Formula used:

$\overrightarrow{A}=A.\widehat{A}$

$E=\dfrac{kq}{{{r}^{2}}}$

Complete step by step answer:

Consider an electric dipole with a dipole moment $\overrightarrow{P}$as shown below. Magnitude of the dipole moment be $P=2qa$.

The two charges on the dipole are 2a distance apart, as shown.

Let P be a point on the axial line of the dipole. Let the distance of point P from the midpoint of the dipole be r such that r>>>a.

The electric field at point P will be due to the two charges on the given dipole.

The magnitude of electric field due to the charge +q will be ${{E}_{+q}}=\dfrac{kq}{{{\left( r-a \right)}^{2}}}$.

Since it is a positive charge, the direction of electric field ${{E}_{+q}}$ will be along the direction of dipole moment (away from the charge).

The magnitude of electric field due to the charge -q will be ${{E}_{-q}}=\dfrac{kq}{{{\left( r+a \right)}^{2}}}$.

Since it is a negative charge, the direction of electric field ${{E}_{-q}}$ will be in the opposite direction of the dipole moment (towards the charge).

Therefore the net electric field at point P will be $E={{E}_{+q}}-{{E}_{-q}}$.

$\Rightarrow E=\dfrac{kq}{{{\left( r-a \right)}^{2}}}-\dfrac{kq}{{{\left( r+a \right)}^{2}}}$

$\Rightarrow E=kq\left( \dfrac{1}{{{\left( r-a \right)}^{2}}}-\dfrac{1}{{{\left( r+a \right)}^{2}}} \right)$

$\Rightarrow E=kq\left( \dfrac{{{\left( r+a \right)}^{2}}-{{\left( r-a \right)}^{2}}}{{{\left( r-a \right)}^{2}}.{{\left( r+a \right)}^{2}}} \right)$

$\Rightarrow E=kq\left( \dfrac{{{r}^{2}}+2ar+{{a}^{2}}-({{r}^{2}}-2ar+{{a}^{2}})}{{{\left( \left( r-a \right).\left( r+a \right) \right)}^{2}}} \right)$

$\Rightarrow E=kq\left( \dfrac{4ar}{{{\left( {{r}^{2}}-{{a}^{2}} \right)}^{2}}} \right)$

$\Rightarrow E=4kqa\left( \dfrac{r}{\left( {{r}^{4}}-2ar+{{a}^{4}} \right)} \right)$.

We can the above equation as,

$\Rightarrow E=2k(2qa)\left( \dfrac{r}{\left( {{r}^{4}}-2ar+{{a}^{4}} \right)} \right)$

And $2qa=P$

Therefore, $E=2kP\left( \dfrac{r}{\left( {{r}^{4}}-2ar+{{a}^{4}} \right)} \right)$ ………(i)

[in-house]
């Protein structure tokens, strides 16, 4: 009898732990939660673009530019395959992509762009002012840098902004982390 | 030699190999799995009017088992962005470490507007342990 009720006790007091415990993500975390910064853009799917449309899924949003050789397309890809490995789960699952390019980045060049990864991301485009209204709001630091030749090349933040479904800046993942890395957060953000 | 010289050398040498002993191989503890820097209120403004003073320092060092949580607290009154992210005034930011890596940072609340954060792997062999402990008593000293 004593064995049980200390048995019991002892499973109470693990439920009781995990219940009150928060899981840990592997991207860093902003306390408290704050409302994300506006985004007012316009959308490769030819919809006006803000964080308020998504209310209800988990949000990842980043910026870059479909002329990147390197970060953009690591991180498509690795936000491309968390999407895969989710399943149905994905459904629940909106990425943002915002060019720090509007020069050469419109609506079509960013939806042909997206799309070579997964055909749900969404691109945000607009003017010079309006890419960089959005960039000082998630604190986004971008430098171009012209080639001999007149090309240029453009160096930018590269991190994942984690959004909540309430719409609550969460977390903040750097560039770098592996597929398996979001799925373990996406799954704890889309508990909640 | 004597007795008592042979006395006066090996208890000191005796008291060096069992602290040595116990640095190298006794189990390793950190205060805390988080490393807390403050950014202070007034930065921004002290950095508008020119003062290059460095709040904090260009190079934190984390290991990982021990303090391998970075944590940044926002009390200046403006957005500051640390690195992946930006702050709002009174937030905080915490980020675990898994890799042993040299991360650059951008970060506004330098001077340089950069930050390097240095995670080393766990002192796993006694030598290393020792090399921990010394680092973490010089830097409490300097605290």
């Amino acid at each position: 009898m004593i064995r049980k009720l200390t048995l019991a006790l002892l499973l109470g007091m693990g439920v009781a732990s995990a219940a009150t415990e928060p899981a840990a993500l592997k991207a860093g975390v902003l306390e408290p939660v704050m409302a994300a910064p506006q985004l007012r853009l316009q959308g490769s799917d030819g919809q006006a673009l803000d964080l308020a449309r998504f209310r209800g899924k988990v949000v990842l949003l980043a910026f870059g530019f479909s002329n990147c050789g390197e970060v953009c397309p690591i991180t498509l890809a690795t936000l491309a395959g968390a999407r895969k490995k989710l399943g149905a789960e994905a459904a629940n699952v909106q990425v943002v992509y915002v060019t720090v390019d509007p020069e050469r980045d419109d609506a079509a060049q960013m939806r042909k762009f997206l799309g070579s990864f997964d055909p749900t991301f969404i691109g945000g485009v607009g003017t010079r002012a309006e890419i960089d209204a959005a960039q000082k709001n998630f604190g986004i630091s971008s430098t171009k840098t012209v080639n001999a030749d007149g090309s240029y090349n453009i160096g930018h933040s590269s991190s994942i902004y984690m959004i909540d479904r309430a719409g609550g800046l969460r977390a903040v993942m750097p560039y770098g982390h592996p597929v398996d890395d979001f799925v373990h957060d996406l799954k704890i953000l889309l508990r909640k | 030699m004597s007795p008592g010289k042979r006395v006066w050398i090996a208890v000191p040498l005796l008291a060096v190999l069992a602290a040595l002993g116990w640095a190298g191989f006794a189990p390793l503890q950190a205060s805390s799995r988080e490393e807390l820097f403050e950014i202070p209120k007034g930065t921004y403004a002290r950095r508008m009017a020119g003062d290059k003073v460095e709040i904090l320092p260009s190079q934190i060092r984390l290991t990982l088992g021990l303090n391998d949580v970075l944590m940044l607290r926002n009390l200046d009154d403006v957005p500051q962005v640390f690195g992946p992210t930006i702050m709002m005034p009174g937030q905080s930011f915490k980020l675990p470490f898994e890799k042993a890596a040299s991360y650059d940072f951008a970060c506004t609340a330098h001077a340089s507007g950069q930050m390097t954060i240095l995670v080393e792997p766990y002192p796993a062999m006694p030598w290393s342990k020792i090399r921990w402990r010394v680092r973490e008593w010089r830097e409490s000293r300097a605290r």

But, it is given that r is very much greater than a (r>>>a).

Therefore, in the expression $\left( {{r}^{4}}-2ar+{{a}^{4}} \right)$ of equation (i), the term $-2ar+{{a}^{4}}$ is very much smaller than the term ${{r}^{4}}$. When a very smaller number is added to a very large number, the sum will be almost equal to the larger number. Therefore, the smaller number does not contribute much to the sum and can be considered negligible.

Therefore, $\left( {{r}^{4}}-2ar+{{a}^{4}} \right)\approx {{r}^{4}}$.

Now we can write the equation (i) as, $E=2kP\left( \dfrac{r}{{{r}^{4}}} \right)$.

The final value of net electric field is $E=2kP\left( \dfrac{1}{{{r}^{3}}} \right)$.

In the vector form the net electric field will be written as $\overrightarrow{E}=2kP\left( \dfrac{1}{{{r}^{3}}} \right).\widehat{E}$, where $\widehat{E}$ is the unit vector of $\overrightarrow{E}$.

The direction of the field is in the direction of the dipole moment. Therefore, the unit vector of the net electric field and the dipole moment vectors will be equal i.e. $\widehat{E}=\widehat{P}$.

Now, the net electric is $\overrightarrow{E}=2kP\left( \dfrac{1}{{{r}^{3}}} \right).\widehat{P}$.

The product of the magnitude of a vector and its unit vector gives us the vector. Therefore, $P.\widehat{P}=\overrightarrow{P}$

This implies that $\overrightarrow{E}=2k\left( \dfrac{1}{{{r}^{3}}} \right).\overrightarrow{P}$

Hence, the electric field due to a dipole, at a given point on its axial line is $\overrightarrow{E}=\dfrac{2k}{{{r}^{3}}}\overrightarrow{P}$.

Note: You may be thinking about the condition on r that it should be very much greater than a. there is a valid reason for this condition. We study the concept of dipole because molecules exist in the form of dipoles. For example, the bond between oxygen atom and hydrogen atom in water molecules is a dipole moment. You may know that the distance between these atoms is very small and therefore it is negligible when compared to the distance r on its axial line, from its midpoint.

Last updated date: 23rd Sep 2023